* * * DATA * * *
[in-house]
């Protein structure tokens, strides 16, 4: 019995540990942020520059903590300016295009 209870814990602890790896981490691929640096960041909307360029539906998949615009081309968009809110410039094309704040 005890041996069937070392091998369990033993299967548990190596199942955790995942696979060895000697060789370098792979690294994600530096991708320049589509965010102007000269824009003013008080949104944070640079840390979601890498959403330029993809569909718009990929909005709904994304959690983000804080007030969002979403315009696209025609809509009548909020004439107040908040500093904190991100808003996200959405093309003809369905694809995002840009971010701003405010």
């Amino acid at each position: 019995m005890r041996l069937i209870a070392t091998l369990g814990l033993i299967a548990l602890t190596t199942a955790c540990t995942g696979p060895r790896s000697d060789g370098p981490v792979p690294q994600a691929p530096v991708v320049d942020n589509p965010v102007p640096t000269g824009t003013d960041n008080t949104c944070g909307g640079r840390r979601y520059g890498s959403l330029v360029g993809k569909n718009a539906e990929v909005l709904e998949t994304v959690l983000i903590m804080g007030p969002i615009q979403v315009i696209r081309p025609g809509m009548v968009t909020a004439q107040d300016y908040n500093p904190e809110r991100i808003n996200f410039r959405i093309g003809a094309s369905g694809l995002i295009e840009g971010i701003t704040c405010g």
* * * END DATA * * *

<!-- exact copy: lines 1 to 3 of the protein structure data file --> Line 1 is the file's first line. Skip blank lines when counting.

[in-house]
């Protein structure tokens, strides 16, 4: 019995540990942020520059903590300016295009 209870814990602890790896981490691929640096960041909307360029539906998949615009081309968009809110410039094309704040 005890041996069937070392091998369990033993299967548990190596199942955790995942696979060895000697060789370098792979690294994600530096991708320049589509965010102007000269824009003013008080949104944070640079840390979601890498959403330029993809569909718009990929909005709904994304959690983000804080007030969002979403315009696209025609809509009548909020004439107040908040500093904190991100808003996200959405093309003809369905694809995002840009971010701003405010």
């Amino acid at each position: 019995m005890r041996l069937i209870a070392t091998l369990g814990l033993i299967a548990l602890t190596t199942a955790c540990t995942g696979p060895r790896s000697d060789g370098p981490v792979p690294q994600a691929p530096v991708v320049d942020n589509p965010v102007p640096t000269g824009t003013d960041n008080t949104c944070g909307g640079r840390r979601y520059g890498s959403l330029v360029g993809k569909n718009a539906e990929v909005l709904e998949t994304v959690l983000i903590m804080g007030p969002i615009q979403v315009i696209r081309p025609g809509m009548v968009t909020a004439q107040d300016y908040n500093p904190e809110r991100i808003n996200f410039r959405i093309g003809a094309s369905g694809l995002i295009e840009g971010i701003t704040c405010g």